Digital mapping of peatlands in Papua, Indonesia

April 26, 2019

Professor Budiman checking the Image processing progress

At the end of 2018, Dr Wirastuti Widyatmanti from Gadjah Mada University spent two months at the Soil Security Centre at the University of Sydney learning new digital mapping techniques used to map peatlands in remote areas such as Papua. Dr Widyatmanti received her PhD under the ACIAR John Allwright Scheme and we are pleased to value-add to this through our NSW committee’s strategy to build capacity in the next generation in natural resource management.

Indonesia has the largest area of tropical peatland in the world, a critical carbon store. However, Indonesia’s peatlands are also a main source of carbon emissions, due to the drainage of large areas for agriculture, forestry and fire. A reliable monitoring, reporting, and verifying (MRV) system is required to understand the roles of Indonesian peatlands, with methodologies and tools needed to quantify the amount of below-ground carbon stock.

“The training program provided by the Crawford Fund is the perfect example of achieving a person to person connection between Australia and its neighbouring countries. By personal training, Dr Widyatmanti experienced Australian research and culture,” said Professor Budiman Minasny from the University of Sydney’s Soil Security Centre.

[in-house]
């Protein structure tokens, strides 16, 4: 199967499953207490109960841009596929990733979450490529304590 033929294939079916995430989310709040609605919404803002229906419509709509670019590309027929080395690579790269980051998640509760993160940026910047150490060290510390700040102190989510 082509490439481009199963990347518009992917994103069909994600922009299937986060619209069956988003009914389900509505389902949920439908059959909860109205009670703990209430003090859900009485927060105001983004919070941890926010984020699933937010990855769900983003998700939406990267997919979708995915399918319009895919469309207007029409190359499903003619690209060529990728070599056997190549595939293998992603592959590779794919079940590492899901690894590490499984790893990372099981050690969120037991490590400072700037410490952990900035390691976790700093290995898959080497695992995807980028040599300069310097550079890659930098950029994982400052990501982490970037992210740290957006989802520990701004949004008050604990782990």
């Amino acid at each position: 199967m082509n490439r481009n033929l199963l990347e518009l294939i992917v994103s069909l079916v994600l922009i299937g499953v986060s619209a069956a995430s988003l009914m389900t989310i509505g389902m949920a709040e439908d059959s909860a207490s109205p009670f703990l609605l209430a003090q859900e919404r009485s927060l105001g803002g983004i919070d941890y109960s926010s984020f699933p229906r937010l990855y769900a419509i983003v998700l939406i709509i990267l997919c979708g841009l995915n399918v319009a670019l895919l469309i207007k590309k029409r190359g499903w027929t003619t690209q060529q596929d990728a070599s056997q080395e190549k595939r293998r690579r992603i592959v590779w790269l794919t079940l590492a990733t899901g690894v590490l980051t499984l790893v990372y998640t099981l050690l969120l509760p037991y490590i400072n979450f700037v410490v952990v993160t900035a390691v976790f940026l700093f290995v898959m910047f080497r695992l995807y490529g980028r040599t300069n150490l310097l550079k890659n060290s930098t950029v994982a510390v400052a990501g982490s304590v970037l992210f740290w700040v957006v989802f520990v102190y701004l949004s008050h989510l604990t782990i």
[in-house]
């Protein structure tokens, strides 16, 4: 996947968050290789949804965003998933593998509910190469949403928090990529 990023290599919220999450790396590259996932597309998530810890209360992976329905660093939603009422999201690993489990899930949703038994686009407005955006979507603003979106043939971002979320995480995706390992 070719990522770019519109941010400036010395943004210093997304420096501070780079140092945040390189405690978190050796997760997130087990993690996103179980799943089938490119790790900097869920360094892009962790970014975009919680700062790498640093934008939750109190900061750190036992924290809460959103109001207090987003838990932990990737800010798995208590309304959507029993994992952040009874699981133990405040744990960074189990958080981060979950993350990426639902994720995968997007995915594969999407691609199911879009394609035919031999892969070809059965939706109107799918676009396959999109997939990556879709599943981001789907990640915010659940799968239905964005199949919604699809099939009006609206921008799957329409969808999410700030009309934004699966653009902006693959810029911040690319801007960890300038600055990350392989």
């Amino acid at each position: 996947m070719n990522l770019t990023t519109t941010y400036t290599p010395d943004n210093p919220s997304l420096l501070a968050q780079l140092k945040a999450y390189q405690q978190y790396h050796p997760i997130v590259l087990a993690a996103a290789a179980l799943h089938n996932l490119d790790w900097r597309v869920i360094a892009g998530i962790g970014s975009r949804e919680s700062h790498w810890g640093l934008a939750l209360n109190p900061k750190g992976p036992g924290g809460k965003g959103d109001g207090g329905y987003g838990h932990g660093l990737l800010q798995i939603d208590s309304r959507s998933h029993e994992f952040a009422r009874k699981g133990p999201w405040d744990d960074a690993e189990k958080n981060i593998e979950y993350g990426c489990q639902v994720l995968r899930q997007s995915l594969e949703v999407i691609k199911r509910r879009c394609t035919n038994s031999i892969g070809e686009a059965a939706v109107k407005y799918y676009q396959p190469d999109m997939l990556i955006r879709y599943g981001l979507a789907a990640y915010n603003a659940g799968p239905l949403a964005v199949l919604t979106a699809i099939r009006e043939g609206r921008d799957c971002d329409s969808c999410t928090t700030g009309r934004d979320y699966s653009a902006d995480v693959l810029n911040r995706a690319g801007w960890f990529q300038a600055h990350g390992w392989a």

Introductory to Spectroradiometer use for soil mapping

“This training has provided me with the ability to identify the needs of environment, social and economic balance on peatland and food security, and to provide recommendations and suggestions to policy makers for sustainable peat management in Indonesia,” Dr Widyatmanti concluded.

Our NSW Committee has previously supported digital soil mapping training by another Indonesian researcher, Dr Rudiyanto. You can read about the previous training here.